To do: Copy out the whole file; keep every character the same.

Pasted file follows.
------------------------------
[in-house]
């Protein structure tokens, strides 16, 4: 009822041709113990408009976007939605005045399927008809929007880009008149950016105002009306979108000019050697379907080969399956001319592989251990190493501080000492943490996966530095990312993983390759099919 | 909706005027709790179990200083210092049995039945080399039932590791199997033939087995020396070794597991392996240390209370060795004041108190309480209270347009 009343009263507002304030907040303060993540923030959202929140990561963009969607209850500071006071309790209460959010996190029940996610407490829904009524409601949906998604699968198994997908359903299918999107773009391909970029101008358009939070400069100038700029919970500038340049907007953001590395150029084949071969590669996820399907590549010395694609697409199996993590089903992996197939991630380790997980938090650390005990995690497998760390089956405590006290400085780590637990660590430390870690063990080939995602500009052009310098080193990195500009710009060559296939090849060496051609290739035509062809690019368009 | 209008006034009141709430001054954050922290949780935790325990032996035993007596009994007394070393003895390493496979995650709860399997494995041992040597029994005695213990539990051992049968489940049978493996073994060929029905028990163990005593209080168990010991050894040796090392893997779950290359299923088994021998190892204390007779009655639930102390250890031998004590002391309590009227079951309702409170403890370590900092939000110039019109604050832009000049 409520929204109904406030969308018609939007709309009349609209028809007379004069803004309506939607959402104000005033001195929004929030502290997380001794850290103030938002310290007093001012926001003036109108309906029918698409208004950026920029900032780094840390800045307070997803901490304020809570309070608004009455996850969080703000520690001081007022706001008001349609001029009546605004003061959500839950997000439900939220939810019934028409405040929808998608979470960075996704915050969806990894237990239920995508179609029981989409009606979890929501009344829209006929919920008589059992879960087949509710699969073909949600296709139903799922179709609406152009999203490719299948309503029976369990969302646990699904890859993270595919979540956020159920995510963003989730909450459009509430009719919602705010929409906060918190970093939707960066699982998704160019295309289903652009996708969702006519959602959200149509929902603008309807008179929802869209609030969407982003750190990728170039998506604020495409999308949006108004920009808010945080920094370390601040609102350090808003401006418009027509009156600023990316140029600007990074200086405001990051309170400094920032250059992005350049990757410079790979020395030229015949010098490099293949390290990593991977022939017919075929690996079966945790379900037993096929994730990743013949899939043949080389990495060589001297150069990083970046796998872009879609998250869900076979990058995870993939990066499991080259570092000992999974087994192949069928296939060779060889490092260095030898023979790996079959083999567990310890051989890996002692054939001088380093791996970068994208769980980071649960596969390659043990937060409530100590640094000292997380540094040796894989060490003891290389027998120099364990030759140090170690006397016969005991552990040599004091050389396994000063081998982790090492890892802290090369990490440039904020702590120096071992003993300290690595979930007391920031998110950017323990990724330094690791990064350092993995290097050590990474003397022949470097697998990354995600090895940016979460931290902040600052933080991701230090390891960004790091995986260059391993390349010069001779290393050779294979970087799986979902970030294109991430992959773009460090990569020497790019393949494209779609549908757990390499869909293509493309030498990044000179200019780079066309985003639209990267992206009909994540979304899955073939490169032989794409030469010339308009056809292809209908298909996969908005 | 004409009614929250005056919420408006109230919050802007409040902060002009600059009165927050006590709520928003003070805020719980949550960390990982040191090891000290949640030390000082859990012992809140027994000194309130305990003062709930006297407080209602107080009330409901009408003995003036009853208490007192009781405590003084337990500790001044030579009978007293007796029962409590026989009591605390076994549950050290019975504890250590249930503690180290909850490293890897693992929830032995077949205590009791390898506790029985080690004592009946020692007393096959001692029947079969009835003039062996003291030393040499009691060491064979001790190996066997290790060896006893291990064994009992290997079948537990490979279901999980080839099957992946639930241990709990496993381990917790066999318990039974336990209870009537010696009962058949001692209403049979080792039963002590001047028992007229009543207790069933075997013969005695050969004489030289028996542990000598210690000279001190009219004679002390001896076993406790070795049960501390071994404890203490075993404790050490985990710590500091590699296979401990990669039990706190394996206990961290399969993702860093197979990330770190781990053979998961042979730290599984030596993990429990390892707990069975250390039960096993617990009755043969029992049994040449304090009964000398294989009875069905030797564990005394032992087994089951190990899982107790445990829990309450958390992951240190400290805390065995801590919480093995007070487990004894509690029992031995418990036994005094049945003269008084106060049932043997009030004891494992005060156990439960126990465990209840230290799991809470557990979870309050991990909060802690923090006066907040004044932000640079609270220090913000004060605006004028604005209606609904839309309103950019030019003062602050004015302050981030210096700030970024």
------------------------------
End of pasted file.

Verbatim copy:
[in-house]
């Protein structure tokens, strides 16, 4: 009822041709113990408009976007939605005045399927008809929007880009008149950016105002009306979108000019050697379907080969399956001319592989251990190493501080000492943490996966530095990312993983390759099919 | 909706005027709790179990200083210092049995039945080399039932590791199997033939087995020396070794597991392996240390209370060795004041108190309480209270347009 009343009263507002304030907040303060993540923030959202929140990561963009969607209850500071006071309790209460959010996190029940996610407490829904009524409601949906998604699968198994997908359903299918999107773009391909970029101008358009939070400069100038700029919970500038340049907007953001590395150029084949071969590669996820399907590549010395694609697409199996993590089903992996197939991630380790997980938090650390005990995690497998760390089956405590006290400085780590637990660590430390870690063990080939995602500009052009310098080193990195500009710009060559296939090849060496051609290739035509062809690019368009 | 209008006034009141709430001054954050922290949780935790325990032996035993007596009994007394070393003895390493496979995650709860399997494995041992040597029994005695213990539990051992049968489940049978493996073994060929029905028990163990005593209080168990010991050894040796090392893997779950290359299923088994021998190892204390007779009655639930102390250890031998004590002391309590009227079951309702409170403890370590900092939000110039019109604050832009000049 409520929204109904406030969308018609939007709309009349609209028809007379004069803004309506939607959402104000005033001195929004929030502290997380001794850290103030938002310290007093001012926001003036109108309906029918698409208004950026920029900032780094840390800045307070997803901490304020809570309070608004009455996850969080703000520690001081007022706001008001349609001029009546605004003061959500839950997000439900939220939810019934028409405040929808998608979470960075996704915050969806990894237990239920995508179609029981989409009606979890929501009344829209006929919920008589059992879960087949509710699969073909949600296709139903799922179709609406152009999203490719299948309503029976369990969302646990699904890859993270595919979540956020159920995510963003989730909450459009509430009719919602705010929409906060918190970093939707960066699982998704160019295309289903652009996708969702006519959602959200149509929902603008309807008179929802869209609030969407982003750190990728170039998506604020495409999308949006108004920009808010945080920094370390601040609102350090808003401006418009027509009156600023990316140029600007990074200086405001990051309170400094920032250059992005350049990757410079790979020395030229015949010098490099293949390290990593991977022939017919075929690996079966945790379900037993096929994730990743013949899939043949080389990495060589001297150069990083970046796998872009879609998250869900076979990058995870993939990066499991080259570092000992999974087994192949069928296939060779060889490092260095030898023979790996079959083999567990310890051989890996002692054939001088380093791996970068994208769980980071649960596969390659043990937060409530100590640094000292997380540094040796894989060490003891290389027998120099364990030759140090170690006397016969005991552990040599004091050389396994000063081998982790090492890892802290090369990490440039904020702590120096071992003993300290690595979930007391920031998110950017323990990724330094690791990064350092993995290097050590990474003397022949470097697998990354995600090895940016979460931290902040600052933080991701230090390891960004790091995986260059391993390349010069001779290393050779294979970087799986979902970030294109991430992959773009460090990569020497790019393949494209779609549908757990390499869909293509493309030498990044000179200019780079066309985003639209990267992206009909994540979304899955073939490169032989794409030469010339308009056809292809209908298909996969908005 | 004409009614929250005056919420408006109230919050802007409040902060002009600059009165927050006590709520928003003070805020719980949550960390990982040191090891000290949640030390000082859990012992809140027994000194309130305990003062709930006297407080209602107080009330409901009408003995003036009853208490007192009781405590003084337990500790001044030579009978007293007796029962409590026989009591605390076994549950050290019975504890250590249930503690180290909850490293890897693992929830032995077949205590009791390898506790029985080690004592009946020692007393096959001692029947079969009835003039062996003291030393040499009691060491064979001790190996066997290790060896006893291990064994009992290997079948537990490979279901999980080839099957992946639930241990709990496993381990917790066999318990039974336990209870009537010696009962058949001692209403049979080792039963002590001047028992007229009543207790069933075997013969005695050969004489030289028996542990000598210690000279001190009219004679002390001896076993406790070795049960501390071994404890203490075993404790050490985990710590500091590699296979401990990669039990706190394996206990961290399969993702860093197979990330770190781990053979998961042979730290599984030596993990429990390892707990069975250390039960096993617990009755043969029992049994040449304090009964000398294989009875069905030797564990005394032992087994089951190990899982107790445990829990309450958390992951240190400290805390065995801590919480093995007070487990004894509690029992031995418990036994005094049945003269008084106060049932043997009030004891494992005060156990439960126990465990209840230290799991809470557990979870309050991990909060802690923090006066907040004044932000640079609270220090913000004060605006004028604005209606609904839309309103950019030019003062602050004015302050981030210096700030970024």